I took a young guy to the courthouse downtown.  He said he and his friend were on Beale Street, and when the friend got rowdy, the cops showed up, so my passenger “merely tapped” a cop on the shoulder to find out what the trouble was. He was charged with assaulting a police officer.

Three obese women got in the cab and asked if Sam’s Club in Raleigh was more than twelve miles.  I told them it was, so they decided to go to the grocery a block down the street.  Guess they have a twelve-mile limit.



On another airport run, my passenger was a tax consultant from Columbus, OH.  He advises people who have tax liabilities with the IRS.  He was boring.

Dude in his early twenties gets in.  Wants to go to Whatever, a head shop on Highland.  He asks me to while he goes in.  Phase two of the trip is to his bank in midtown.  Again I wait for him.  When he gets in, he asks if we take debit cards.  I said we do.  “My card is in my apartment,” he said. Sensing a possible rip off I said, “This is your bank, right?  Go back in and get cash.”  He did, and we lived happily ever after.

I picked up a thirty-something couple at a house near Rhodes College who needed to get to the airport. They are from Boca Raton, Fl, and were here for a friend’s wedding.  She was the bride’s made of honor, and mentioned how much work and responsibility came with the job.  I suggested they see the movie “Bridesmaids.”  It’s hilarious.  The couple said the wedding was held on the grounds of the National Ornamental Iron Museum on the river bluff.  It had a Memphis theme with a DJ who played Memphis music, and champion Barbecue chef who brought his giant BBQ pit and provided the food.

I took two sets of passengers to the airport who were in town for Gonerfest.  One group from New York, and the other from San Francisco.  The guy from San Francisco said Memphians seem to enjoy music more than those in other cities.  Gee, really!?

Every Monday around 11:30 AM I pick up an elderly gentleman at Trezvant Manor Retirement Community and take him to a house in east Memphis.  This time I said, “You must have a girlfriend you visit every Monday.”  “I’m eighty eight years old. Too old for a girlfriend,” he said.  “You’re never too old,” I replied, “I bet there’s a lot of women where you live who’d love to be your girlfriend.”  They’re all too mean,” he shot back.

One of my passengers was a woman in her thirties who insisted on giving me directions.  Wouldn’t have been so bad if she didn’t sound like Minnie Mouse on helium.

Speaking of giving me directions, I picked up a guy at his dentist’s office on Park and took him to an apartment complex on Hacks Cross Road.  Long trip.  He looked to be in his seventies, and he spoke with a very thick middle-eastern accent.  He too insisted on telling me which way to drive even though I explained my GPS system.  I couldn’t understand a word he said, not only because of the accent, but he had left his teeth at the dentist’s.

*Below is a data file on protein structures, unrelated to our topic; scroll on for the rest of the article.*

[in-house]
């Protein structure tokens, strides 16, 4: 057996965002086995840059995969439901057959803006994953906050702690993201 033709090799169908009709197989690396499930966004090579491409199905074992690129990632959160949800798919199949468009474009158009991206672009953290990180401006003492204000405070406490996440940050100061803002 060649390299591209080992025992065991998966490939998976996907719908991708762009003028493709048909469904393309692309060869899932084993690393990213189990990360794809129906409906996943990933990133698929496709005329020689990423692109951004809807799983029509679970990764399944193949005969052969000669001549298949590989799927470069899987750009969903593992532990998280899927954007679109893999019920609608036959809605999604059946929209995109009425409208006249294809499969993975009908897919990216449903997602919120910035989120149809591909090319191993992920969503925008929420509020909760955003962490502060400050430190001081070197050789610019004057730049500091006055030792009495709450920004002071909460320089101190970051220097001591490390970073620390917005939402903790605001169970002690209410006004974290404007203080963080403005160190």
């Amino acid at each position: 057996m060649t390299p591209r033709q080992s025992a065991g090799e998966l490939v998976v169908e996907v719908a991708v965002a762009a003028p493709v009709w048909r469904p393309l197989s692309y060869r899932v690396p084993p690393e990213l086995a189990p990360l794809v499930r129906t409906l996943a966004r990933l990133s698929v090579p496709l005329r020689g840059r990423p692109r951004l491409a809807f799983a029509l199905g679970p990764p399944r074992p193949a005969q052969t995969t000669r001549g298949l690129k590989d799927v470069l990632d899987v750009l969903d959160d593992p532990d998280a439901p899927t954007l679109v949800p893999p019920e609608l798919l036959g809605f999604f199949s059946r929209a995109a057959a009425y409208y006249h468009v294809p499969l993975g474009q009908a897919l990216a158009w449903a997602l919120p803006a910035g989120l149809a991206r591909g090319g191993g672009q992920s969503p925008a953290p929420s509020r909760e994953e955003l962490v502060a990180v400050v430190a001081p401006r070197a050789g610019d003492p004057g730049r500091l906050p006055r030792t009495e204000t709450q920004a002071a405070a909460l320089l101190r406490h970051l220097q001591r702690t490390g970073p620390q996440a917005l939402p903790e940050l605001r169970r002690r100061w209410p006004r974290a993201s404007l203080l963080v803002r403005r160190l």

The computer instructed me to pick up a passenger in midtown and take him to the Westin Hotel downtown.  Computer listed his name as Juan Carlos, and I wondered if this was the evil Juan Carlos, Zorro’s arch nemesis.  He turned out to be some young dude going to work.

Picked up a young woman at Rhodes College, and took her to the airport.  She’s a Rhodes alumni and was here for homecoming.  She was returning to Washington, DC where she’s getting a masters degree in molecular biology at the Uniformed Services University. She said her father is in the military specializing in cyber terrorism.

I was driving a handicap van and had my first wheelchair passenger.  She was a tiny woman, and since she was located in the very back, behind the back seat, I could barley see her in the mirror.  At one point along the way, I heard her say “Oh.”  Thinking she was in trouble, I asked, “Mam, are you alright?”  No answer.  “Mam, are you OK?’  Still no answer.  I slowed down, thinking she had passed out or maybe worse.  In a louder voice I said, “Can you hear me?”  “I’m on the phone,” she replied.  Whew!


© 2011,  Eddie Tucker.  All rights reserved.

(Disclaimer:  The views expressed on this post are mine, and do not necessarily reflect the views of Yellow Cab, Checker Cab, or Premier Transportation Services.)